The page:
States is 1/[1+1.5 X 0.25] = 73 percent. This follows from plugging into the formula the value a = 1.5, which is the Pareto coefficient at the 99th percentile of the income distribution in the United States in 2007, and the value [epsilon] = 0.25, a midrange value from the literature estimating the ETI with respect to the net-of-tax rate.

The Sufficient Statistic Approach within a Dynamic Model

The revenue-maximization formula used by DS is not generally valid in dynamic models. Intuitively, there are two reasons behind this statement: (i) The DS formula does not account for the reaction of agents below the top 1 percent of the income distribution to the top tax rate reform. Agents who anticipate entering the top 1 percent in the future may take anticipatory behavioral responses. (ii) The DS formula does not account for the potential response of revenue from non-income sources, such as capital income, to the top tax rate reform. For example, agents may hold less financial wealth in reaction to a higher top marginal tax rate for earnings. This would decrease their capital income and, therefore, their capital income tax contribution. Trabandt and Uhlig (2011) emphasize, for example, the degree to which labor tax cuts can be self-financing through higher revenues from other sources. Finally, note that either reason (i) or (ii) can matter either directly or through general equilibrium effects such as factor price adjustments.

Badel and Huggett (2015) provide a revenue-maximization formula that applies to steady-state equilibria of dynamic models. They consider economies in which individual decisions specify n types of flows or stocks that are subject to taxation, denoted by [y.sub.1](x, t), ..., [y.sub.n](x, [tau]). These decisions depend on an agent's vector of characteristics, x, and the top marginal tax rate [tau]. The net tax contribution of an individual with type x is T([y.sub.1] (x, [tau]), ..., [y.sub.n](x, [tau]); [tau]). The distribution of characteristics x across the population is exogenous.

The formula in Badel and Huggett (2015) relies on differentiability assumptions together with the following assumption on the structure of the tax system (Assumption A2' from Badel and Huggett, 2015):

T(.; [tau]) is separable in that T([y.sub.1], ..., [y.sub.n]; [tau]) = [T.sub.1]([y.sub.1]; [tau]) + [T.sub.2]([y.sub.1] ..., [y.sub.n]) and moreover, there is [] [greater than or equal to] 0such that

(i) [T.sub.1] ([y.sub.1]; [tau]) - [T.sub.1](y; [tau]) = [tau][[y.sub.1] - []]

(ii) [T.sub.1]([y.sub.1]; [tau]) = [T.sub.1]([y.sub.1]; [tau]') for all [y.sub.1] < [] and [tau]' [member of] (0, 1).

Assumption A2' in Badel and Huggett (2015) begins by stating that the tax system is separable in the component that specifies the value of taxes from the first component of the vector of decisions, [y.sub.1]. Part (i) then states that beyond a cutoff level [] of [y.sub.1], the tax system is characterized by a flat marginal rate t on yr Finally, part (ii) states that an agent's taxes from source [y.sub.1] are invariant to the top tax rate [tau] if [y.sub.1] is below the cutoff [].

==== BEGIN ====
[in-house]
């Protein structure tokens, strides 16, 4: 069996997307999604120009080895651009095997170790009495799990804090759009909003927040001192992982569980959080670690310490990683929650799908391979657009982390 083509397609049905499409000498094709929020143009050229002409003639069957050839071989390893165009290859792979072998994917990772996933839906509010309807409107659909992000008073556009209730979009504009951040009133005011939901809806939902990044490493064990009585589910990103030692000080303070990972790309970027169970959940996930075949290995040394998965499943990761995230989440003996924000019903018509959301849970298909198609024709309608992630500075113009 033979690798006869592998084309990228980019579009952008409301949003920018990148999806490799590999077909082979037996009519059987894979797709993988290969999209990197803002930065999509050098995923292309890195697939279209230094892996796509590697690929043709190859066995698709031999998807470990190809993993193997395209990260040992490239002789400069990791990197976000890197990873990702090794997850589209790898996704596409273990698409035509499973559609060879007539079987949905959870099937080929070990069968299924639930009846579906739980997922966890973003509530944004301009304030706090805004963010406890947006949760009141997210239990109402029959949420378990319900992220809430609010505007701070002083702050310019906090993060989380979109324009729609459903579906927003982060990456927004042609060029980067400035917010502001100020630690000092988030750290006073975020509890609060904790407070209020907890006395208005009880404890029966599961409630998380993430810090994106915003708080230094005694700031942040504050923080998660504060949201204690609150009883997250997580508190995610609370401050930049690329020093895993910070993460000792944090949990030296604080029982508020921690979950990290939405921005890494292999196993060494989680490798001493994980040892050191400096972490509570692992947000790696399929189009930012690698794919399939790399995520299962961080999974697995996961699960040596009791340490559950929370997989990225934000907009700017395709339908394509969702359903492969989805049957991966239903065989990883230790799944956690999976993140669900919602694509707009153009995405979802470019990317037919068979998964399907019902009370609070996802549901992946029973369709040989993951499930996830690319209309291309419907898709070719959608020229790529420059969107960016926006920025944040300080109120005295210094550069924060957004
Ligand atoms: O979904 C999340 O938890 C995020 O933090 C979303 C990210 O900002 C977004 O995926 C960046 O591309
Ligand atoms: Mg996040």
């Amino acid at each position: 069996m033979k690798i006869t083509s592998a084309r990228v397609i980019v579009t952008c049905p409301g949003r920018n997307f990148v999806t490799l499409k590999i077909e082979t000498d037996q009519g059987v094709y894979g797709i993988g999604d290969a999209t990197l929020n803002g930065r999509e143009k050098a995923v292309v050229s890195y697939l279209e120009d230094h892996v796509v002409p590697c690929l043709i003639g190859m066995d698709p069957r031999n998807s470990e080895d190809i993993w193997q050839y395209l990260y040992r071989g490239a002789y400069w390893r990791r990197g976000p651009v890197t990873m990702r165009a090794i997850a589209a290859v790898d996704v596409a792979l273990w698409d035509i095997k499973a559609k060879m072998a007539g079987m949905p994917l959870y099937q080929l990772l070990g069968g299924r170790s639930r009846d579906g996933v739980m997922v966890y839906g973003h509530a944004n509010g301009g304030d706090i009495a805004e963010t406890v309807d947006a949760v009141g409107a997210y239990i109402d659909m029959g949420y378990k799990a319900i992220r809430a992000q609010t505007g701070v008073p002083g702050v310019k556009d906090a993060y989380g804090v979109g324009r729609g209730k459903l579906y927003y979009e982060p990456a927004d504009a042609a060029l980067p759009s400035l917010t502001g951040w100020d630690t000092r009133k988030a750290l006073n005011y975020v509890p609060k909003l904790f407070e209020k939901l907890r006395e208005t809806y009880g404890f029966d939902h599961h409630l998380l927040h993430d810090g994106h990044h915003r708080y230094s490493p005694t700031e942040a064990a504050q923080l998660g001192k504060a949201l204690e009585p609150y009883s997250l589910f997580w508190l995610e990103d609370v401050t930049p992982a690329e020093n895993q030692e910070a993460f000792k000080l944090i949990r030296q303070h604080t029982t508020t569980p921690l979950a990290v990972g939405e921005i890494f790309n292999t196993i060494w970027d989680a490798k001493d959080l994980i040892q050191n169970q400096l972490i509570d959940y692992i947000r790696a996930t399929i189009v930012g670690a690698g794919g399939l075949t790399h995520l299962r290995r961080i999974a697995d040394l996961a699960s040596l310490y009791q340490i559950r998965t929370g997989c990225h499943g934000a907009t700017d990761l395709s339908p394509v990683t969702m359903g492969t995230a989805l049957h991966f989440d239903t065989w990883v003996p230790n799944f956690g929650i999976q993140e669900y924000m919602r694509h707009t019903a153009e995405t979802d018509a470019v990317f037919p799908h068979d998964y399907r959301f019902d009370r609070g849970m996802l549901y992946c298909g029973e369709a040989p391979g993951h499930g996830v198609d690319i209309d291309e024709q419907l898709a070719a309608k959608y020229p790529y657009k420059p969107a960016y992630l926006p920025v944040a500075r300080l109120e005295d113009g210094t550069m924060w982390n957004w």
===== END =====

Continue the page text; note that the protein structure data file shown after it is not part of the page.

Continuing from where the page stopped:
Theorem 1 in Badel and Huggett (2015) states that the revenue-maximizing top tax rate formula is

[tau] = [1 - [a.sub.2][[epsilon].sub.2] - [a.sub.3][[epsilon].sub.3]]/[1 + [a.sub.1][[epsilon].sub.1]]

Detailed definitions for each of the statistics in the formula are provided in Badel and Huggett (2015). This formula is valid in both dynamic and static models. Compared with the DS formula, it includes two additional terms in the numerator. These terms take the value zero when the formula is applied within a version of the Mirrlees model (see Badel and Huggett, 2015, Example 1). Therefore, equivalence with the DS formula holds in that case. The numerator terms capture two types of responses to changes in the top tax rate t. The term [a.sub.2][[epsilon].sub.2] captures the [y.sub.1] response of agents with [y.sub.1] < []. The term [a.sub.3][[epsilon].sub.3] captures the tax implications of the [y.sub.2], ..., [y.sub.n] decisions (i.e., all decisions except the [y.sub.1] decision) of agents inside and outside of the top 1 percent.


Badel and Huggett (2014) consider the top tax reform recommended by DS within a human capital model. In the human capital model, agents differ in their initial human capital and learning ability. Agents start their working life at age 23 and retire at age 62. During their working lifetime, agents choose their savings and how to allocate their time into three activities: learning, working, and leisure. Learning ability, learning time, existing human capital, and idiosyncratic shocks determine an agent's accumulation of human capital from one year to the next. During their working lifetime, agents pay individual and payroll taxes on their earnings and also pay taxes on the financial returns from saving. During retirement, agents consume out of their savings and their social security income. A steady-state equilibrium of the model features a constant interest rate determined at each point in time by the total savings and labor supply of all the generations alive.